The Johnsonville line runs through precipitous country, along a river gorge, where double track is not feasible, with grades as steep as 1 in 36. The modernization of the signalling was carried out under the direction of the late Mr G. W. Wyles, then Signal and Electrical Engineer.
Brought into use in July 1938. Four single line sections each about 1.5 miles long. There are intermediate stations at Ngaio and Khandallah and a crossing loop at Wadestown where there is no station.
There are no intermediate block signals, although the scheme is arranged to allow their introduction if necessary. There is, however, a distant signal in the rear of every Home signal. Departure signals are normally at Stop and home signals in the rear are at Caution. The distant signals normally show Clear but should the single line section ahead be occupied by an approaching train they show Caution. Safety points provide against any over-running of the departure signals.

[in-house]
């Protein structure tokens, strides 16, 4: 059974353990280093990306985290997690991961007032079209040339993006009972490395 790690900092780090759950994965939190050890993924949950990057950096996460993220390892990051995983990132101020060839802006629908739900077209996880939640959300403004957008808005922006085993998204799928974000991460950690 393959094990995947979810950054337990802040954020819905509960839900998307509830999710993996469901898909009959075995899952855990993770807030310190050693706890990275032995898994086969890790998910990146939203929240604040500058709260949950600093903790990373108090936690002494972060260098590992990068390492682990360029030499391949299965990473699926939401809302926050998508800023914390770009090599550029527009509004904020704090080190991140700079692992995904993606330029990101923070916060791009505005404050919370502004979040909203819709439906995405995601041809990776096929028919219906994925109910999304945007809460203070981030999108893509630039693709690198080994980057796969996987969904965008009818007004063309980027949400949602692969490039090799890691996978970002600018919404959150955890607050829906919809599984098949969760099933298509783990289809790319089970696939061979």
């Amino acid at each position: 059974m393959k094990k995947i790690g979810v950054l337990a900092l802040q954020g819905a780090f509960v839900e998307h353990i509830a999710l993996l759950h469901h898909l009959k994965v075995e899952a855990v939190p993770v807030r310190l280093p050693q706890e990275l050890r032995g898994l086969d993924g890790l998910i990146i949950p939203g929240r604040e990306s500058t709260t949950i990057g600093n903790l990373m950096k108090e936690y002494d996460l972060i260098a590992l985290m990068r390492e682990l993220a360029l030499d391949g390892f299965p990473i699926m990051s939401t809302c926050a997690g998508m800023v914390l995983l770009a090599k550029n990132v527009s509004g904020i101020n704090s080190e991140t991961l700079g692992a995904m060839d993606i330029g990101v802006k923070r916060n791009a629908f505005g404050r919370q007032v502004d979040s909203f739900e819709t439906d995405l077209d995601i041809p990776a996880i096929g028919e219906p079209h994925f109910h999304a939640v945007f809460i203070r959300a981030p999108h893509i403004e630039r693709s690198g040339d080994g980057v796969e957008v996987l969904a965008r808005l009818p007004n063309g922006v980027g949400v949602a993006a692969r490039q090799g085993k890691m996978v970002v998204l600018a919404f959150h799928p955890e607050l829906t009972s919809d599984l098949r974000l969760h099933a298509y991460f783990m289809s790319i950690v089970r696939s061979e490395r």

Wadestown is entirely automatic but at Ngaio and Khandallah the mechanical frames still exist, allowing shunting movements or three-train crossings to be made. It is possible for an up train to divide at either Ngaio or Khandallah, with one half proceeding to the terminus and the other half reurning to Wellington. To facilitate this the departure signal is onthe single line; the up loop outlet signal being classed as a starting signal.
Ordinary working at Johnsonville is automatic, but push-button control can be used with suitable precautions.
Working of Wadestown Loop